I’ve seen a renewed cry for leaders in organizations lately. Too often in these discussions, the attempt to define the characteristics of a leader boils down to a role in which one individual creates a vision for others to follow. That’s not enough. We need more leadership, not just more anointed or appointed leaders.
“Leadership” is most potent when it’s a verb, not a noun. Effective leadership involves taking actions that will help a group create a product, achieve their charter, grow in capability, solve problems, or improve results.
Looked at this way, we can create organizations that are full of leadership, not just individuals in leadership roles. And, sometimes, the most potent of all the characteristics of a leader is the quiet act of choosing to follow. I call that being an active follower. Here are three ways to be an active follower on your group or team.
Step Back and Let Someone Else Step Forward
When one person on the team is the most skilled, it’s easy for the rest of the group to over rely on that person. Overreliance on one person poses a risk, even for teams that have mastered the Six Ways to Better Team Communication. On the operational level, there’s the truck factor: If the most-skilled or sole skilled individual leaves the job for whatever reason (and we hope it’s not because he is hit by the proverbial truck), the team won’t be able to function. No one will be ready to step in. In cases of extreme overreliance, the rest of the group won’t be aware of all the work that person was doing. It might take weeks before someone else can identify and pick up the pieces.
There’s also a long-term risk to team health. When person takes the lead, others don’t have the opportunity to learn and develop their own capabilities. If there’s no place to grow, people will check out and leave—or, worse, check out and stay.
When only one person leads, the rest of the team members are turned into passive followers. Unlike active followers, who make a choice to allow someone else to lead in a particular instance, passive followers always hang back. Passive followers fall into the habit of depending on others, whether it’s keeping track of time, coming up with ideas, or galvanizing the group into action. Passive followers wait for someone else to step up, not out of an intention to achieve results, but out of habit or a sense of disempowerment. The ability to create an environment with active followers rather than passive followers is one of the key characteristics of a leader.
Break Gridlock by Deferring to Someone Else’s Idea
When too many people want to be “the leader,” the result often isn’t action but a complete lack of forward movement. If no one is willing to step back and declare “I don’t have to have my way; let’s try your way this time,” the result is gridlock. An active follower seeing gridlock will choose to follow someone else’s lead for the good of the team.
Over time, the de facto leader may resent being the only one who attends to time or urges action. When only one person comes up with ideas, the team is missing out on a rich mix of ideas to choose from and may be missing good options. Other team members don’t exercise their own creativity, and the team as a whole misses out on their talents. Some people prefer to let others take the lead and the credit (and also the blame). But most people want at least a slice of the glory. When they’re always in the background, they don’t get that and eventually disengage. They may even undercut the star who won’t move off center stage so they can get their own moments of fame.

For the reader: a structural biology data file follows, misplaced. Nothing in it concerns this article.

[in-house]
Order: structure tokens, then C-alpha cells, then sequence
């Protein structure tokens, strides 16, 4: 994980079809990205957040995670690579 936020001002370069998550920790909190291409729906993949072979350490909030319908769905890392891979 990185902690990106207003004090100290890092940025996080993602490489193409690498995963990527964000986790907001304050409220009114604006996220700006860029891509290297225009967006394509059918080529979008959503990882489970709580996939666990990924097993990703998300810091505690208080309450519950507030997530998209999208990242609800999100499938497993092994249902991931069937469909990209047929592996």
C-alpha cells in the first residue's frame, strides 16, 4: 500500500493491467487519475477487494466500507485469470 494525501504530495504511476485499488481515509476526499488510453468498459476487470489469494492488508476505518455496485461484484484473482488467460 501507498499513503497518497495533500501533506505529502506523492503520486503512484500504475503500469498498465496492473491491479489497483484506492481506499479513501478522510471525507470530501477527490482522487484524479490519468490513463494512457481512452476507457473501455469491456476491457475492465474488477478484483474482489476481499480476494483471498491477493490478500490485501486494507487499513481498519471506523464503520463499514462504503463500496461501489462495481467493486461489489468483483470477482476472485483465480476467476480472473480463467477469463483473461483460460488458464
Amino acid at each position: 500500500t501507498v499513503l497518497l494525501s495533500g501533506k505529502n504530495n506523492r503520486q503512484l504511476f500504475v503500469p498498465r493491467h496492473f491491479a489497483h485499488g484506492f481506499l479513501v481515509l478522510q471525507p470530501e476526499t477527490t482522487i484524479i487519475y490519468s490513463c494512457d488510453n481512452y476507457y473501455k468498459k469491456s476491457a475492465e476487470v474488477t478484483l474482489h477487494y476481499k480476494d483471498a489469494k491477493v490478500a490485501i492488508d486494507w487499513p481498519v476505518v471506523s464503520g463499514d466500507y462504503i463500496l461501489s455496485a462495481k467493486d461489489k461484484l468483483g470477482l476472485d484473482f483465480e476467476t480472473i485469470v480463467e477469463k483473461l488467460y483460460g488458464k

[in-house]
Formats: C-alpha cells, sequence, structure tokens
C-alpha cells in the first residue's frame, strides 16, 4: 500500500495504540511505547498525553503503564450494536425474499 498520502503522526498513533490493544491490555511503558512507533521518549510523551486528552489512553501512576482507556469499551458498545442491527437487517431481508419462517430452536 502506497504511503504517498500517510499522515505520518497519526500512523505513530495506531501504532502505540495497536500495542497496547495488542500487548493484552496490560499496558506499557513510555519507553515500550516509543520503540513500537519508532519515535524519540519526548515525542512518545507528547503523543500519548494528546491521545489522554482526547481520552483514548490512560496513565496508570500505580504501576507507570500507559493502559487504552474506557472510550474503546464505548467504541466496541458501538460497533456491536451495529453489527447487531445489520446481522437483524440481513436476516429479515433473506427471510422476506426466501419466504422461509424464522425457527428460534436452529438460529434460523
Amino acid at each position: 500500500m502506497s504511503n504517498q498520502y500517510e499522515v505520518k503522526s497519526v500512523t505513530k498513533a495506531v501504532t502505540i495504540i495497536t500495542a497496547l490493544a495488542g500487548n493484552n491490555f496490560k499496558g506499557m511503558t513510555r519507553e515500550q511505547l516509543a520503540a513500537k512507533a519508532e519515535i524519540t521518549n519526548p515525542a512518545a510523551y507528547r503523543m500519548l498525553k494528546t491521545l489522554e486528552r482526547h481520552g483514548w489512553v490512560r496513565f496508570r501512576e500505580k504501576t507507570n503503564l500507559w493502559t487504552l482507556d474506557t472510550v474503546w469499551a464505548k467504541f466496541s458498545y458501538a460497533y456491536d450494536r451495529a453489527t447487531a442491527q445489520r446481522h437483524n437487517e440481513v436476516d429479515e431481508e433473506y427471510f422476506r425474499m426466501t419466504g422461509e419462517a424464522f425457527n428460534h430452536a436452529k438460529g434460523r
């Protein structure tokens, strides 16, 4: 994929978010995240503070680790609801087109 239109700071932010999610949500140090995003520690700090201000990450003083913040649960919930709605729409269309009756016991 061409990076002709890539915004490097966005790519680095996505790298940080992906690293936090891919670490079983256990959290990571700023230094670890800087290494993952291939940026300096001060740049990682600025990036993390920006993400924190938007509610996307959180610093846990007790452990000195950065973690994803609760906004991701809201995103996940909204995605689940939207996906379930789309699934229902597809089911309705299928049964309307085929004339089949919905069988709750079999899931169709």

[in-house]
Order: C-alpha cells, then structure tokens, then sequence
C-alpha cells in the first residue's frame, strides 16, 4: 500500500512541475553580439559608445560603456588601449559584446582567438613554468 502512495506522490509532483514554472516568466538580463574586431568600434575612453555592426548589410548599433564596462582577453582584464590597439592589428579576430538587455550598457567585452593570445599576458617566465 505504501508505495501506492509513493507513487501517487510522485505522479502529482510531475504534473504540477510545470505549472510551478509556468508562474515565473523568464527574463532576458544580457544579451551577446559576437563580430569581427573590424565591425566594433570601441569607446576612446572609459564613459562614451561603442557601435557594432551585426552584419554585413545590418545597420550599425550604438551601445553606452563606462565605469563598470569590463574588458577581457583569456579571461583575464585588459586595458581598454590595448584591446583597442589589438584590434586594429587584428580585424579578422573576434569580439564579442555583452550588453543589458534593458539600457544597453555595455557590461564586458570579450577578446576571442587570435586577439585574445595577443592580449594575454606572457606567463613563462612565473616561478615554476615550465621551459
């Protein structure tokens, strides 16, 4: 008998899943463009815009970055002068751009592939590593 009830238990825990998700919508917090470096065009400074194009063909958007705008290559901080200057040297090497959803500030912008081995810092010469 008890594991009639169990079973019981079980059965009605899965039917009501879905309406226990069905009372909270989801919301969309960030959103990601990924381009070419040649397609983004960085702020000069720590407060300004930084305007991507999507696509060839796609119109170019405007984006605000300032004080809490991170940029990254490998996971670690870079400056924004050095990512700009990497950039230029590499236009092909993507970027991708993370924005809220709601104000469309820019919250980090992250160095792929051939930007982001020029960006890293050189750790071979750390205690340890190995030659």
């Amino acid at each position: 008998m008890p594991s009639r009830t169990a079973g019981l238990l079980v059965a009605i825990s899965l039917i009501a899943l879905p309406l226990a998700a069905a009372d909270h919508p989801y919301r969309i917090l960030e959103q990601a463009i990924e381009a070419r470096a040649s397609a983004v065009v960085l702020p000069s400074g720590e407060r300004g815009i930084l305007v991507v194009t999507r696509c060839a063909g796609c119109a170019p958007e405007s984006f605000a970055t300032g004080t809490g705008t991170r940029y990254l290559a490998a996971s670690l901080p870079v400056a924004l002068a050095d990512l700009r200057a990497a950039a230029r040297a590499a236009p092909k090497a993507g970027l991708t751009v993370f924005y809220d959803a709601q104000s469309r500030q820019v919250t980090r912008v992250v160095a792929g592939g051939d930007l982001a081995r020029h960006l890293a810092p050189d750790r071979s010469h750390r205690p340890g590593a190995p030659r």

Promoting engagement from all team members and knowing when to take a step back are two vital characteristics of a leader. Encourage team members, especially more active ones, to actively practice deferring to the ideas of other team members. If you find that other team members aren’t getting their share of opportunities to suggest ideas and improvements, try this exercise to improve self-facilitation skills for teams.
Take a Supporting Role
It may sound counterintuitive when talking about the characteristics of a leader, but there’s a reason that the Oscars have an award for best supporting actor. Without the supporting actor, the work of the lead falls flat. Many jobs demand the work of two people, but it’s not equal in every case. An active follower is willing to take that supporting role and let someone else take the lead. You may not get the credit this time, but chances are that if you’re willing to support someone else today, she’ll be willing to take the supporting role another day.
Back up a teammate when he chooses a difficult-to-implement story–or one that’s at the edge of his technical skills. Pair program with him, but let him drive. Offer informal peer review, offer feedback, or coach.
Let a less-senior member of the team make an important presentation. Play a supporting role by offering feedback on a draft, listening to a practice run, and sharing tips and experience that will help the other person succeed.
Productive teams count on leadership throughout the team and know that each can lead at different times. Likewise, they expect that, at some point, each will follow another’s lead all in the interests of the team and team results. Making sure team members are aware of the characteristics of a leader as outlined above will help make the team more effective.
More often than not, long-lasting organizational change requires looking beyond individuals or even teams and assessing how systems across the entire organization incentivize behavior. Effective leadership starts in the team with these strategies. But if the team is still running into roadblocks after this, you’ll need to check whether you have higher-level organizational-level barriers.
When you consider your team or group, which sort of followership do you observe? How is that serving your team? What are other ways to be an active follower? Post your comments.